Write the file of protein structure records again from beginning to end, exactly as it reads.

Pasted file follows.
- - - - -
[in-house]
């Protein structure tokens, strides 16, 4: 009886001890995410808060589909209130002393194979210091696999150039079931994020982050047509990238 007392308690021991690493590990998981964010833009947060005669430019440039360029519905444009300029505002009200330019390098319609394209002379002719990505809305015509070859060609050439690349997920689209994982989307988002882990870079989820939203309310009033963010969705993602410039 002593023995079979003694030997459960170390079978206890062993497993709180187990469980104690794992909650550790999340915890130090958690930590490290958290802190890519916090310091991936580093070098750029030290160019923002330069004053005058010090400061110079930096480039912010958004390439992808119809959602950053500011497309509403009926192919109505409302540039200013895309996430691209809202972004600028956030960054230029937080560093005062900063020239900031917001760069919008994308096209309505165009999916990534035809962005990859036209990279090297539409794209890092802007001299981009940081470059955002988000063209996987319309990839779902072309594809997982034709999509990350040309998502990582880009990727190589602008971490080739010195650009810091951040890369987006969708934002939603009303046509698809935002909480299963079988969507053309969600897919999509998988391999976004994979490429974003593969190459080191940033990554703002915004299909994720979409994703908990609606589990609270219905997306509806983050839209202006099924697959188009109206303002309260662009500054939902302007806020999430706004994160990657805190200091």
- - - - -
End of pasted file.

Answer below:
[in-house]
């Protein structure tokens, strides 16, 4: 009886001890995410808060589909209130002393194979210091696999150039079931994020982050047509990238 007392308690021991690493590990998981964010833009947060005669430019440039360029519905444009300029505002009200330019390098319609394209002379002719990505809305015509070859060609050439690349997920689209994982989307988002882990870079989820939203309310009033963010969705993602410039 002593023995079979003694030997459960170390079978206890062993497993709180187990469980104690794992909650550790999340915890130090958690930590490290958290802190890519916090310091991936580093070098750029030290160019923002330069004053005058010090400061110079930096480039912010958004390439992808119809959602950053500011497309509403009926192919109505409302540039200013895309996430691209809202972004600028956030960054230029937080560093005062900063020239900031917001760069919008994308096209309505165009999916990534035809962005990859036209990279090297539409794209890092802007001299981009940081470059955002988000063209996987319309990839779902072309594809997982034709999509990350040309998502990582880009990727190589602008971490080739010195650009810091951040890369987006969708934002939603009303046509698809935002909480299963079988969507053309969600897919999509998988391999976004994979490429974003593969190459080191940033990554703002915004299909994720979409994703908990609606589990609270219905997306509806983050839209202006099924697959188009109206303002309260662009500054939902302007806020999430706004994160990657805190200091």